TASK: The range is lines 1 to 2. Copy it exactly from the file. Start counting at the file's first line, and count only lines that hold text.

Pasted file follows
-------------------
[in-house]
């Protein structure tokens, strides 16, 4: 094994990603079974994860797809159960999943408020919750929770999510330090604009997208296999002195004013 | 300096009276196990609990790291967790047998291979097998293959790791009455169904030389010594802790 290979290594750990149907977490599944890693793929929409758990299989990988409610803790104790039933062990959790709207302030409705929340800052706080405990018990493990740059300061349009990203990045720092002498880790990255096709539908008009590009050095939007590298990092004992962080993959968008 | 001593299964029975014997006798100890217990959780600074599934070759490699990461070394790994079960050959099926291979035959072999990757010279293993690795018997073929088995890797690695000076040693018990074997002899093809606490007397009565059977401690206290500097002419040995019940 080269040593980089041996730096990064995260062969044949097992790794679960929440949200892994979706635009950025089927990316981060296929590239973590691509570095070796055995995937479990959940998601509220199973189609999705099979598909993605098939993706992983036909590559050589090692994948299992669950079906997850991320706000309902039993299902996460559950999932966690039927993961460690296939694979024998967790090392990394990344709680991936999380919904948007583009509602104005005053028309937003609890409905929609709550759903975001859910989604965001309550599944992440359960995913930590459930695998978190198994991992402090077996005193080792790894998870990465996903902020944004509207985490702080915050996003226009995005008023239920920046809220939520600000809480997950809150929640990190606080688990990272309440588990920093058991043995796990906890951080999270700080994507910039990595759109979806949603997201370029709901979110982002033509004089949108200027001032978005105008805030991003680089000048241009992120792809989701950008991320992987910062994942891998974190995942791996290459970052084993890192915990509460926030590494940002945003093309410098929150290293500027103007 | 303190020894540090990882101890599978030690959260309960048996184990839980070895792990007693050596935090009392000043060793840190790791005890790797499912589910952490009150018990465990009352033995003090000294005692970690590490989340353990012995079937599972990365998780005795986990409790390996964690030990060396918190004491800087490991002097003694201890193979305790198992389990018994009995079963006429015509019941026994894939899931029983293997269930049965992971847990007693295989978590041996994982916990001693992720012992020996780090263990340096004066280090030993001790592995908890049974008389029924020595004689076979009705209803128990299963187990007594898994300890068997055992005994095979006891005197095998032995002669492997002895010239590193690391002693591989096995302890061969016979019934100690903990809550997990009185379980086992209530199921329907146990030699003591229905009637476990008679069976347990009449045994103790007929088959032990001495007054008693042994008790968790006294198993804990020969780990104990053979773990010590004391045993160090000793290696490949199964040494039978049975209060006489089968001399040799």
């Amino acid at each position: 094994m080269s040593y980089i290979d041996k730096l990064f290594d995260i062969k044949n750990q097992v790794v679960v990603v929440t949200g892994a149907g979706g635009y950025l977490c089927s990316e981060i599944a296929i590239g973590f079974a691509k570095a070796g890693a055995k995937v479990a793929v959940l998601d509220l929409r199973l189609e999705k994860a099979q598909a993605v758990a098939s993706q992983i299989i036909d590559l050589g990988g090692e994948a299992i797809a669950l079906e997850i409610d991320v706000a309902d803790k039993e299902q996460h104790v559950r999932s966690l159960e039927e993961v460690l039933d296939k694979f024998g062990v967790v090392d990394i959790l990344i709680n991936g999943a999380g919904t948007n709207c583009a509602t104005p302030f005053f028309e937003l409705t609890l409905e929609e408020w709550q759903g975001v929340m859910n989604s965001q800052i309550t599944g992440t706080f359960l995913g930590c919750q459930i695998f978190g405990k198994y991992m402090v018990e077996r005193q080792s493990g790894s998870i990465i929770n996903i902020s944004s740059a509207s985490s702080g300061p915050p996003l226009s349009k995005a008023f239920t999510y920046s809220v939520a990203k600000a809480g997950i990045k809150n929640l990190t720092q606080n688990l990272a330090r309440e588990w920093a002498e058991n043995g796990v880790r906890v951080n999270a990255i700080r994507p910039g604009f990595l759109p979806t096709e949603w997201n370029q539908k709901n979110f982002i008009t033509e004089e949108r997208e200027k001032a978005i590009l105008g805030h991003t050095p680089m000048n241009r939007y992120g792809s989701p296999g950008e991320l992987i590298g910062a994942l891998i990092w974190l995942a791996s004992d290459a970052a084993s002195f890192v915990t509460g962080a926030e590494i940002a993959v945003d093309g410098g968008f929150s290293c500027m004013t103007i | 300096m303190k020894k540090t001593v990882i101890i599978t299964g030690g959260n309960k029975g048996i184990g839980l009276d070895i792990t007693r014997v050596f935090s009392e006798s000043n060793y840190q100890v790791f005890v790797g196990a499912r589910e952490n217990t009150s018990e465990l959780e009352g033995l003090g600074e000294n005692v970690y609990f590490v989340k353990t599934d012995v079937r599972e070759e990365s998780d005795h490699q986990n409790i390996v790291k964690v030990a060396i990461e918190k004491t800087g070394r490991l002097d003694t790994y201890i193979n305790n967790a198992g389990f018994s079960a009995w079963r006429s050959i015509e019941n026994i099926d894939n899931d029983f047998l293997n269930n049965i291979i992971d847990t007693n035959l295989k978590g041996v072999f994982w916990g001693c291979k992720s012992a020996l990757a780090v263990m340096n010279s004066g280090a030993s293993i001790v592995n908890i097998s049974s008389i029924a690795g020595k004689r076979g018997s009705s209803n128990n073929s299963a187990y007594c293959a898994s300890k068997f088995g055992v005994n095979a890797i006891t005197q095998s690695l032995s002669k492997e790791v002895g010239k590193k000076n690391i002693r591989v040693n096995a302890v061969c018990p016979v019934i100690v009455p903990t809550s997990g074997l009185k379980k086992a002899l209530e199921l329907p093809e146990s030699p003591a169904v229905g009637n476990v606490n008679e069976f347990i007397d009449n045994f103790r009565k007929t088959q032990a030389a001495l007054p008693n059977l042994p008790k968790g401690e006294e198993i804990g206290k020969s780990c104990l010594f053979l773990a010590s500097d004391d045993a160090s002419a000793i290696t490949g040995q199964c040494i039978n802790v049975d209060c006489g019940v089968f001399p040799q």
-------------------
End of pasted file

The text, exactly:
[in-house]
């Protein structure tokens, strides 16, 4: 094994990603079974994860797809159960999943408020919750929770999510330090604009997208296999002195004013 | 300096009276196990609990790291967790047998291979097998293959790791009455169904030389010594802790 290979290594750990149907977490599944890693793929929409758990299989990988409610803790104790039933062990959790709207302030409705929340800052706080405990018990493990740059300061349009990203990045720092002498880790990255096709539908008009590009050095939007590298990092004992962080993959968008 | 001593299964029975014997006798100890217990959780600074599934070759490699990461070394790994079960050959099926291979035959072999990757010279293993690795018997073929088995890797690695000076040693018990074997002899093809606490007397009565059977401690206290500097002419040995019940 080269040593980089041996730096990064995260062969044949097992790794679960929440949200892994979706635009950025089927990316981060296929590239973590691509570095070796055995995937479990959940998601509220199973189609999705099979598909993605098939993706992983036909590559050589090692994948299992669950079906997850991320706000309902039993299902996460559950999932966690039927993961460690296939694979024998967790090392990394990344709680991936999380919904948007583009509602104005005053028309937003609890409905929609709550759903975001859910989604965001309550599944992440359960995913930590459930695998978190198994991992402090077996005193080792790894998870990465996903902020944004509207985490702080915050996003226009995005008023239920920046809220939520600000809480997950809150929640990190606080688990990272309440588990920093058991043995796990906890951080999270700080994507910039990595759109979806949603997201370029709901979110982002033509004089949108200027001032978005105008805030991003680089000048241009992120792809989701950008991320992987910062994942891998974190995942791996290459970052084993890192915990509460926030590494940002945003093309410098929150290293500027103007 | 303190020894540090990882101890599978030690959260309960048996184990839980070895792990007693050596935090009392000043060793840190790791005890790797499912589910952490009150018990465990009352033995003090000294005692970690590490989340353990012995079937599972990365998780005795986990409790390996964690030990060396918190004491800087490991002097003694201890193979305790198992389990018994009995079963006429015509019941026994894939899931029983293997269930049965992971847990007693295989978590041996994982916990001693992720012992020996780090263990340096004066280090030993001790592995908890049974008389029924020595004689076979009705209803128990299963187990007594898994300890068997055992005994095979006891005197095998032995002669492997002895010239590193690391002693591989096995302890061969016979019934100690903990809550997990009185379980086992209530199921329907146990030699003591229905009637476990008679069976347990009449045994103790007929088959032990001495007054008693042994008790968790006294198993804990020969780990104990053979773990010590004391045993160090000793290696490949199964040494039978049975209060006489089968001399040799």